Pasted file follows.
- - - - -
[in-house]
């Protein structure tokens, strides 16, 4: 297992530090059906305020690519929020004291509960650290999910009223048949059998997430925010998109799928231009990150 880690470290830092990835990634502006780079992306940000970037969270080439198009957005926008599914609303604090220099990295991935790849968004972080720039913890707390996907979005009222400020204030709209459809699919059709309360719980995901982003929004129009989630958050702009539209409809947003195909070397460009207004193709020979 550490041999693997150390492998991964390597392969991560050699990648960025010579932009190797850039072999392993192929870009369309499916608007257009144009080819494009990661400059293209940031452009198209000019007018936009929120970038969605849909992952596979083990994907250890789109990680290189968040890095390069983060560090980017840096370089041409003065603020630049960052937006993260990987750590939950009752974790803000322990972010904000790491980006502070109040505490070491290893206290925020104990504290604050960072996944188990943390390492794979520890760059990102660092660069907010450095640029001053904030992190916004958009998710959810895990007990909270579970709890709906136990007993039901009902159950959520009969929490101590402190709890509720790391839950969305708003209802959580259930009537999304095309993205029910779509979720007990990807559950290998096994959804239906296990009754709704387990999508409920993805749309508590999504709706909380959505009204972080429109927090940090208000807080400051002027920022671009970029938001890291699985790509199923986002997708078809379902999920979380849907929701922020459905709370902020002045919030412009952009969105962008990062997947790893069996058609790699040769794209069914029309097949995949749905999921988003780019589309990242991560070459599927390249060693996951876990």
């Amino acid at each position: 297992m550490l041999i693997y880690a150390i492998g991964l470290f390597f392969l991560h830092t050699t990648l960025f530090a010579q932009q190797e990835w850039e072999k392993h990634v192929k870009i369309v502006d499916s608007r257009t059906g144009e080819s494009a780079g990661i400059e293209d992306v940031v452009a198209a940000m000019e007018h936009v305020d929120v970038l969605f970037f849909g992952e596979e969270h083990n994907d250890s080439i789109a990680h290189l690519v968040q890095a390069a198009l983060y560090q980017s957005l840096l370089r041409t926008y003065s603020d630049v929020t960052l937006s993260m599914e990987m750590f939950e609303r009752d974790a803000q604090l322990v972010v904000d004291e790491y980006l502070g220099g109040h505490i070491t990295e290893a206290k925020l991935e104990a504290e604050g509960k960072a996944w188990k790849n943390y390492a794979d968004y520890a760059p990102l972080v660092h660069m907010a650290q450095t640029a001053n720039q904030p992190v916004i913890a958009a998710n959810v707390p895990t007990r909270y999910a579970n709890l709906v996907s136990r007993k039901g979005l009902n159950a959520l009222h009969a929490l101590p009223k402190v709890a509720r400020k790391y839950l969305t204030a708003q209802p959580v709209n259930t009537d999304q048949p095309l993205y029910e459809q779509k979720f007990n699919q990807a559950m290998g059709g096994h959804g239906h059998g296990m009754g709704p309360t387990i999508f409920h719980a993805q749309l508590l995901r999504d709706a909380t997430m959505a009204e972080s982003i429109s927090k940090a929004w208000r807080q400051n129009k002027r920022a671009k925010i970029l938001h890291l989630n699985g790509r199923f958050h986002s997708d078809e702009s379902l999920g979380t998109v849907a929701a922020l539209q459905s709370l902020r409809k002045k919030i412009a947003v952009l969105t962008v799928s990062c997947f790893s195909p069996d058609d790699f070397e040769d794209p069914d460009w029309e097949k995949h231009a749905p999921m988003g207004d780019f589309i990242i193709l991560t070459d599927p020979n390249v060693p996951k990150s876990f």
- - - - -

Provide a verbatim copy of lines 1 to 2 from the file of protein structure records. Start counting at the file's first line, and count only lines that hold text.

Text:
[in-house]
């Protein structure tokens, strides 16, 4: 297992530090059906305020690519929020004291509960650290999910009223048949059998997430925010998109799928231009990150 880690470290830092990835990634502006780079992306940000970037969270080439198009957005926008599914609303604090220099990295991935790849968004972080720039913890707390996907979005009222400020204030709209459809699919059709309360719980995901982003929004129009989630958050702009539209409809947003195909070397460009207004193709020979 550490041999693997150390492998991964390597392969991560050699990648960025010579932009190797850039072999392993192929870009369309499916608007257009144009080819494009990661400059293209940031452009198209000019007018936009929120970038969605849909992952596979083990994907250890789109990680290189968040890095390069983060560090980017840096370089041409003065603020630049960052937006993260990987750590939950009752974790803000322990972010904000790491980006502070109040505490070491290893206290925020104990504290604050960072996944188990943390390492794979520890760059990102660092660069907010450095640029001053904030992190916004958009998710959810895990007990909270579970709890709906136990007993039901009902159950959520009969929490101590402190709890509720790391839950969305708003209802959580259930009537999304095309993205029910779509979720007990990807559950290998096994959804239906296990009754709704387990999508409920993805749309508590999504709706909380959505009204972080429109927090940090208000807080400051002027920022671009970029938001890291699985790509199923986002997708078809379902999920979380849907929701922020459905709370902020002045919030412009952009969105962008990062997947790893069996058609790699040769794209069914029309097949995949749905999921988003780019589309990242991560070459599927390249060693996951876990």